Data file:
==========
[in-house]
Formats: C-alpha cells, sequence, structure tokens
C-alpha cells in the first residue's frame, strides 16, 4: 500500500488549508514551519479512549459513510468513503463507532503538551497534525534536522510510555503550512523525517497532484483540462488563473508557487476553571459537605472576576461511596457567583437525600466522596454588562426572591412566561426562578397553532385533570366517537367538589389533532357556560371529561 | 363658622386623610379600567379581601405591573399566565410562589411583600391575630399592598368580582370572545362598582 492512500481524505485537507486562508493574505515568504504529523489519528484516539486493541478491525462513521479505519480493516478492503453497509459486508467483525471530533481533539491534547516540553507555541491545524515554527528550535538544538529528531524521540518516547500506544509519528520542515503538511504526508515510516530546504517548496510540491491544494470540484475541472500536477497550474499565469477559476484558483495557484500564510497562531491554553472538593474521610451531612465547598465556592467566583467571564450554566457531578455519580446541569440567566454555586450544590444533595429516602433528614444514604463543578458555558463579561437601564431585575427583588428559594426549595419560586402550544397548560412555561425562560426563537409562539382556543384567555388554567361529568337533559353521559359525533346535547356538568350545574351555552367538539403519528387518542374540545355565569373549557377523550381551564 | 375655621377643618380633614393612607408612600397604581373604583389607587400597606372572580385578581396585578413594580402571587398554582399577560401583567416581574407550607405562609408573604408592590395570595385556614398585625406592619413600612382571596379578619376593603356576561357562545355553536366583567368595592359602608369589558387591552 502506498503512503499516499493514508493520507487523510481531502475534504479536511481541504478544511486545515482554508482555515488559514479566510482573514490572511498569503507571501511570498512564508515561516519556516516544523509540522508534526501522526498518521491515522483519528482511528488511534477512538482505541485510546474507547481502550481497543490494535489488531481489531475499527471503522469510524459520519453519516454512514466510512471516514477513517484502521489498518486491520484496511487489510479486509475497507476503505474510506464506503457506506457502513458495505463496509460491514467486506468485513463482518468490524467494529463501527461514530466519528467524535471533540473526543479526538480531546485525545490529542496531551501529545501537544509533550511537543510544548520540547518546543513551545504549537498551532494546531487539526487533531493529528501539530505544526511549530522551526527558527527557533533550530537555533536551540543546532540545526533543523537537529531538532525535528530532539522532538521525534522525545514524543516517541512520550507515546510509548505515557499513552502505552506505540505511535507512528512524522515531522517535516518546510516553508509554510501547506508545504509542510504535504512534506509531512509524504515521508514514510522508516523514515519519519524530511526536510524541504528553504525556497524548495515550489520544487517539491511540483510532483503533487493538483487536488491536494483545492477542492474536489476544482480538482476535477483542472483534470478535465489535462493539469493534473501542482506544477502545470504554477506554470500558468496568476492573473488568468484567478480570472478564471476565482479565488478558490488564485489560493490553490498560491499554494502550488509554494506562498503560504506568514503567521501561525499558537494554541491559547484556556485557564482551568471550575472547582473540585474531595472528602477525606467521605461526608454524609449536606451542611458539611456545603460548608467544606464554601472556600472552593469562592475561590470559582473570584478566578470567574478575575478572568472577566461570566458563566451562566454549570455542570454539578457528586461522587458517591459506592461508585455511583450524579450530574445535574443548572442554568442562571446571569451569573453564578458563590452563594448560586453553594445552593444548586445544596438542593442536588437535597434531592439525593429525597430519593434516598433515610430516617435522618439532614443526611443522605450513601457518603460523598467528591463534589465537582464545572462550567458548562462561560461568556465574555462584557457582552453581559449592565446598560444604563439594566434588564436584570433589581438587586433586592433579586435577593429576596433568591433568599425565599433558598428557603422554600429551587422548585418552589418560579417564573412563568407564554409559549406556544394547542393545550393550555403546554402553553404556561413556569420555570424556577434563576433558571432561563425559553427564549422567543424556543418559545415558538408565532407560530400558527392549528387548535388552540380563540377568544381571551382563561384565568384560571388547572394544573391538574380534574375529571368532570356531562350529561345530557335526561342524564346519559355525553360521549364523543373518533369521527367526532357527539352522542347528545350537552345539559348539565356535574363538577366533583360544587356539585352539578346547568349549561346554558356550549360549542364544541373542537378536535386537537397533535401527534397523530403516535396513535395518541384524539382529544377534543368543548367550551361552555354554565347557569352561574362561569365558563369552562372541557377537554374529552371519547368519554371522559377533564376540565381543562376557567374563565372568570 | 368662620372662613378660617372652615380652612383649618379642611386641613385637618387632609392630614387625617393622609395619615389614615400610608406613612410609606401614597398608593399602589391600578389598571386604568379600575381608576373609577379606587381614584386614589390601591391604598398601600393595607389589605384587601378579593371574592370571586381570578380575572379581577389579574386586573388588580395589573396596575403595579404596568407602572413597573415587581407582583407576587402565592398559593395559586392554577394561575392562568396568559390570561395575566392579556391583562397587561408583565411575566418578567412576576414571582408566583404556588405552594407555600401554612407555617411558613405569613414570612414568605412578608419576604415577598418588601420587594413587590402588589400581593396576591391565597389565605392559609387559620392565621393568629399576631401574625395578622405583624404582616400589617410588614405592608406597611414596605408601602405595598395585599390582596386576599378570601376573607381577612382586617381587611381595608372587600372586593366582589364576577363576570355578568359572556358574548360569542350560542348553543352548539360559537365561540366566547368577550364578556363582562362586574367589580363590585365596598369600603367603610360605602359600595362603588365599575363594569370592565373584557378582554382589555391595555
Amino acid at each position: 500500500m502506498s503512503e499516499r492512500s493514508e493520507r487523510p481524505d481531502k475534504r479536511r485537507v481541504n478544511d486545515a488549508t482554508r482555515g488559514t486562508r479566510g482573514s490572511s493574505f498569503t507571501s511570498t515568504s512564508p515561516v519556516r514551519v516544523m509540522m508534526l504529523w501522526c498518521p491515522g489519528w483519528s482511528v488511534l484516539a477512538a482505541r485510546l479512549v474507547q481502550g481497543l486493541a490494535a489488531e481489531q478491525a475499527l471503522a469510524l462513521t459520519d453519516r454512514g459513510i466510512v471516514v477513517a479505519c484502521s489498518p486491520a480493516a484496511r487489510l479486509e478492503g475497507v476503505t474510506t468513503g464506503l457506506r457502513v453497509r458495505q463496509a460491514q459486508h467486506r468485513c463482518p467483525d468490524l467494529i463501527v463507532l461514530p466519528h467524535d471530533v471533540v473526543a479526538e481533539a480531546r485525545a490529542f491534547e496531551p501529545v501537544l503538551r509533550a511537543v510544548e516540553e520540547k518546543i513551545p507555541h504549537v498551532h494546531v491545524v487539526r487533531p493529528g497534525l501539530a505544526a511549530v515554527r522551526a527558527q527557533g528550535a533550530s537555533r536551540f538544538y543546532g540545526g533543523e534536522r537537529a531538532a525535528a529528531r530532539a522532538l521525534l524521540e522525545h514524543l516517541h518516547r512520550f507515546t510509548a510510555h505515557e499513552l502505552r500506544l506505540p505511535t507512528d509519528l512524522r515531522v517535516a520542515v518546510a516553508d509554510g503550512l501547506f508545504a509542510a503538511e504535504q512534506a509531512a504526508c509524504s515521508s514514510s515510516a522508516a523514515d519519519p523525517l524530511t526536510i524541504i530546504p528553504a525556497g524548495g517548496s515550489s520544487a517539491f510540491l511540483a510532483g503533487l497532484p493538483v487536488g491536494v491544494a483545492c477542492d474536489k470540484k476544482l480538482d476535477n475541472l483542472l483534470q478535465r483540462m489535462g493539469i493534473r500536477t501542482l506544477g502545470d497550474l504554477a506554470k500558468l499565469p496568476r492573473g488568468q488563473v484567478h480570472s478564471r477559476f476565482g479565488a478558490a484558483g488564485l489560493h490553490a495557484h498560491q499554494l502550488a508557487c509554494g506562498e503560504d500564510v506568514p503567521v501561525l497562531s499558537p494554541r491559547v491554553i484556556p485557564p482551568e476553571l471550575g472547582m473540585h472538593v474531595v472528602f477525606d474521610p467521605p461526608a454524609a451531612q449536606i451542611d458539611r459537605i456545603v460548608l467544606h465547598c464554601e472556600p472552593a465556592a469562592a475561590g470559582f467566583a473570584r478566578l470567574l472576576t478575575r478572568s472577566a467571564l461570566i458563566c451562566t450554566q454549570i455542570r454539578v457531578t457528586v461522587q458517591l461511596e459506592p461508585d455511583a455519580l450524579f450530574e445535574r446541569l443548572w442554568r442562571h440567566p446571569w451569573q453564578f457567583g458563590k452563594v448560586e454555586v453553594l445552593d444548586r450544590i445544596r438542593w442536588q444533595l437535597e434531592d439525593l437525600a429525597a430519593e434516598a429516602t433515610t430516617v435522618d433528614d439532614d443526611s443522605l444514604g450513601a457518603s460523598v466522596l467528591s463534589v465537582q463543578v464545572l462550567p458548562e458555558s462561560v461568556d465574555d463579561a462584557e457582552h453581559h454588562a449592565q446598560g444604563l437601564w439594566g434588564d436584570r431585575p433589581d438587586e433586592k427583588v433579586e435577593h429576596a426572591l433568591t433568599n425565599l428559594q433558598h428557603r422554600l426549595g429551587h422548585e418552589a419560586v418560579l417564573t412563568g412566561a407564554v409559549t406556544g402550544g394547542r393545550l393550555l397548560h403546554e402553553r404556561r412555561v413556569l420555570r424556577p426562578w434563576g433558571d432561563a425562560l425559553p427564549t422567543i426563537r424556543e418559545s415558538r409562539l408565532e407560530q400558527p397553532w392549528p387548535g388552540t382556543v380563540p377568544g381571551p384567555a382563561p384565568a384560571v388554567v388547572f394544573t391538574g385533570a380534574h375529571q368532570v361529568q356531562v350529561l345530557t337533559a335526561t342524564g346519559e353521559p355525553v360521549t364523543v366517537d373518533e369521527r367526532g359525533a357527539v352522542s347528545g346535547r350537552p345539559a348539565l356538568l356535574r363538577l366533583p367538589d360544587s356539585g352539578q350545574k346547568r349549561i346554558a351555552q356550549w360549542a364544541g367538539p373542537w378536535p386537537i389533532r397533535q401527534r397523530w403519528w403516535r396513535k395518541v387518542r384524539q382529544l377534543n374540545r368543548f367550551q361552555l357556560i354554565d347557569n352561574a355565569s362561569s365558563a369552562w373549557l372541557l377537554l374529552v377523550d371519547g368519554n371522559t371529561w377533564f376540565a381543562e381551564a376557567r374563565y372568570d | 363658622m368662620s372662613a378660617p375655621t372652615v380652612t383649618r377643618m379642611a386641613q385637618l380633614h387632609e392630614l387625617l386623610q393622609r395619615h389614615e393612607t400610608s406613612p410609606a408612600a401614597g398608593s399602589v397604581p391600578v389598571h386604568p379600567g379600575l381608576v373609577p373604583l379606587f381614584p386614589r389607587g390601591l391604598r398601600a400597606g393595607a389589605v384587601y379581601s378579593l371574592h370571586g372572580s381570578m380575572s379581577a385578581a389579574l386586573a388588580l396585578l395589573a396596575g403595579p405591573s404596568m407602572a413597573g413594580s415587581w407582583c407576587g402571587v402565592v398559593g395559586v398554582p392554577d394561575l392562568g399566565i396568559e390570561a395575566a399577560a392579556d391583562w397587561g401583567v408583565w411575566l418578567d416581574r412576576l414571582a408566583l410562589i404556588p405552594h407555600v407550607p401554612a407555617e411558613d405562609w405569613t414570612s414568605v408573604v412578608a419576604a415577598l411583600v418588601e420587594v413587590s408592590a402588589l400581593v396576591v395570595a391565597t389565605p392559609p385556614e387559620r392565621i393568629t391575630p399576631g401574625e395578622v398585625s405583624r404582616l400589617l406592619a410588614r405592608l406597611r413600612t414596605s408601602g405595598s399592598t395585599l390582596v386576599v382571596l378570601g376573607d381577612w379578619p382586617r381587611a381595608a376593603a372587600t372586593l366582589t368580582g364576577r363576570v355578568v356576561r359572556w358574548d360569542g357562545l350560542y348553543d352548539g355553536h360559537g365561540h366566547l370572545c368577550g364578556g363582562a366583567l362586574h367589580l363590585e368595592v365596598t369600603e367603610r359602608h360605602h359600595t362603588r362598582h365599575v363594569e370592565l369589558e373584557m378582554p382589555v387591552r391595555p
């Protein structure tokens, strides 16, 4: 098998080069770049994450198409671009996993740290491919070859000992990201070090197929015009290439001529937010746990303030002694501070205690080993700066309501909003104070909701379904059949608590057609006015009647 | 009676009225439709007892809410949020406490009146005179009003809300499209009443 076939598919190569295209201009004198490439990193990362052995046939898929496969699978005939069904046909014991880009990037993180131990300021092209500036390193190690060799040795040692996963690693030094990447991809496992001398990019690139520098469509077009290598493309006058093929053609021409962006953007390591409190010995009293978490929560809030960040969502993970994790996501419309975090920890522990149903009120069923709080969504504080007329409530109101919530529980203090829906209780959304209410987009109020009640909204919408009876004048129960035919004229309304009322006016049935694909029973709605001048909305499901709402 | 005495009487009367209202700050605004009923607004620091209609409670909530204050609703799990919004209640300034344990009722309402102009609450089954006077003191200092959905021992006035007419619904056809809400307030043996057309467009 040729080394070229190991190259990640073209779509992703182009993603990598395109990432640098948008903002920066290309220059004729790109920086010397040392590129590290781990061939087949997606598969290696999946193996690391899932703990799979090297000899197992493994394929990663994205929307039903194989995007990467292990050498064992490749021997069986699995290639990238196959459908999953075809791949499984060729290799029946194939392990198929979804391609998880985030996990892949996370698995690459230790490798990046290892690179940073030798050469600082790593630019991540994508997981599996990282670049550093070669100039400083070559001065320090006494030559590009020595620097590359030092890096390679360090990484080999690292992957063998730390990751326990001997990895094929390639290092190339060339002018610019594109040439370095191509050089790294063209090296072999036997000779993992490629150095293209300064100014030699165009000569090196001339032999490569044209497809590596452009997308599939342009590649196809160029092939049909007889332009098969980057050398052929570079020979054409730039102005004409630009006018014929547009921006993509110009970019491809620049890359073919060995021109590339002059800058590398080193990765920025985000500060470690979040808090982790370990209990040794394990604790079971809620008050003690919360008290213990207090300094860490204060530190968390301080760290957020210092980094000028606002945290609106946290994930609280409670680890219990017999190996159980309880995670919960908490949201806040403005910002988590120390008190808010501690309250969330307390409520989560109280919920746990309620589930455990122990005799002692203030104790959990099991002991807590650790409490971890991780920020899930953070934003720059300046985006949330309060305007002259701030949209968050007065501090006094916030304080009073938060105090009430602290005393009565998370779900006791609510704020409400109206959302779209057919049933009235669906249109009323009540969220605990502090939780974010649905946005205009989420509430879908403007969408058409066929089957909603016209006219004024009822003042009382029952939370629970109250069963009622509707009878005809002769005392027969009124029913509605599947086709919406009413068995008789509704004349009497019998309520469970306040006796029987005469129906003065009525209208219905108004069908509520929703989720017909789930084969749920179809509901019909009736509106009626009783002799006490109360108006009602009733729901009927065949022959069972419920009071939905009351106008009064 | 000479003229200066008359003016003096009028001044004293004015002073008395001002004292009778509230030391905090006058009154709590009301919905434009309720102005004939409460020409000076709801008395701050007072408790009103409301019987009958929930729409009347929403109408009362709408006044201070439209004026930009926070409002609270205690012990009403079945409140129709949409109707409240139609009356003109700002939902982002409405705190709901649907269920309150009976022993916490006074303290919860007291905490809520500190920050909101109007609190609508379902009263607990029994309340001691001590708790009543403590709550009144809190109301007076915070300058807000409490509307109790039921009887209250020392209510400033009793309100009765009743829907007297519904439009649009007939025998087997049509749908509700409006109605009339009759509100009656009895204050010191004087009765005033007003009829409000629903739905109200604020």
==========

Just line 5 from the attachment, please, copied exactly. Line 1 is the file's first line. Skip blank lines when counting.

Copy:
């Protein structure tokens, strides 16, 4: 098998080069770049994450198409671009996993740290491919070859000992990201070090197929015009290439001529937010746990303030002694501070205690080993700066309501909003104070909701379904059949608590057609006015009647 | 009676009225439709007892809410949020406490009146005179009003809300499209009443 076939598919190569295209201009004198490439990193990362052995046939898929496969699978005939069904046909014991880009990037993180131990300021092209500036390193190690060799040795040692996963690693030094990447991809496992001398990019690139520098469509077009290598493309006058093929053609021409962006953007390591409190010995009293978490929560809030960040969502993970994790996501419309975090920890522990149903009120069923709080969504504080007329409530109101919530529980203090829906209780959304209410987009109020009640909204919408009876004048129960035919004229309304009322006016049935694909029973709605001048909305499901709402 | 005495009487009367209202700050605004009923607004620091209609409670909530204050609703799990919004209640300034344990009722309402102009609450089954006077003191200092959905021992006035007419619904056809809400307030043996057309467009 040729080394070229190991190259990640073209779509992703182009993603990598395109990432640098948008903002920066290309220059004729790109920086010397040392590129590290781990061939087949997606598969290696999946193996690391899932703990799979090297000899197992493994394929990663994205929307039903194989995007990467292990050498064992490749021997069986699995290639990238196959459908999953075809791949499984060729290799029946194939392990198929979804391609998880985030996990892949996370698995690459230790490798990046290892690179940073030798050469600082790593630019991540994508997981599996990282670049550093070669100039400083070559001065320090006494030559590009020595620097590359030092890096390679360090990484080999690292992957063998730390990751326990001997990895094929390639290092190339060339002018610019594109040439370095191509050089790294063209090296072999036997000779993992490629150095293209300064100014030699165009000569090196001339032999490569044209497809590596452009997308599939342009590649196809160029092939049909007889332009098969980057050398052929570079020979054409730039102005004409630009006018014929547009921006993509110009970019491809620049890359073919060995021109590339002059800058590398080193990765920025985000500060470690979040808090982790370990209990040794394990604790079971809620008050003690919360008290213990207090300094860490204060530190968390301080760290957020210092980094000028606002945290609106946290994930609280409670680890219990017999190996159980309880995670919960908490949201806040403005910002988590120390008190808010501690309250969330307390409520989560109280919920746990309620589930455990122990005799002692203030104790959990099991002991807590650790409490971890991780920020899930953070934003720059300046985006949330309060305007002259701030949209968050007065501090006094916030304080009073938060105090009430602290005393009565998370779900006791609510704020409400109206959302779209057919049933009235669906249109009323009540969220605990502090939780974010649905946005205009989420509430879908403007969408058409066929089957909603016209006219004024009822003042009382029952939370629970109250069963009622509707009878005809002769005392027969009124029913509605599947086709919406009413068995008789509704004349009497019998309520469970306040006796029987005469129906003065009525209208219905108004069908509520929703989720017909789930084969749920179809509901019909009736509106009626009783002799006490109360108006009602009733729901009927065949022959069972419920009071939905009351106008009064 | 000479003229200066008359003016003096009028001044004293004015002073008395001002004292009778509230030391905090006058009154709590009301919905434009309720102005004939409460020409000076709801008395701050007072408790009103409301019987009958929930729409009347929403109408009362709408006044201070439209004026930009926070409002609270205690012990009403079945409140129709949409109707409240139609009356003109700002939902982002409405705190709901649907269920309150009976022993916490006074303290919860007291905490809520500190920050909101109007609190609508379902009263607990029994309340001691001590708790009543403590709550009144809190109301007076915070300058807000409490509307109790039921009887209250020392209510400033009793309100009765009743829907007297519904439009649009007939025998087997049509749908509700409006109605009339009759509100009656009895204050010191004087009765005033007003009829409000629903739905109200604020």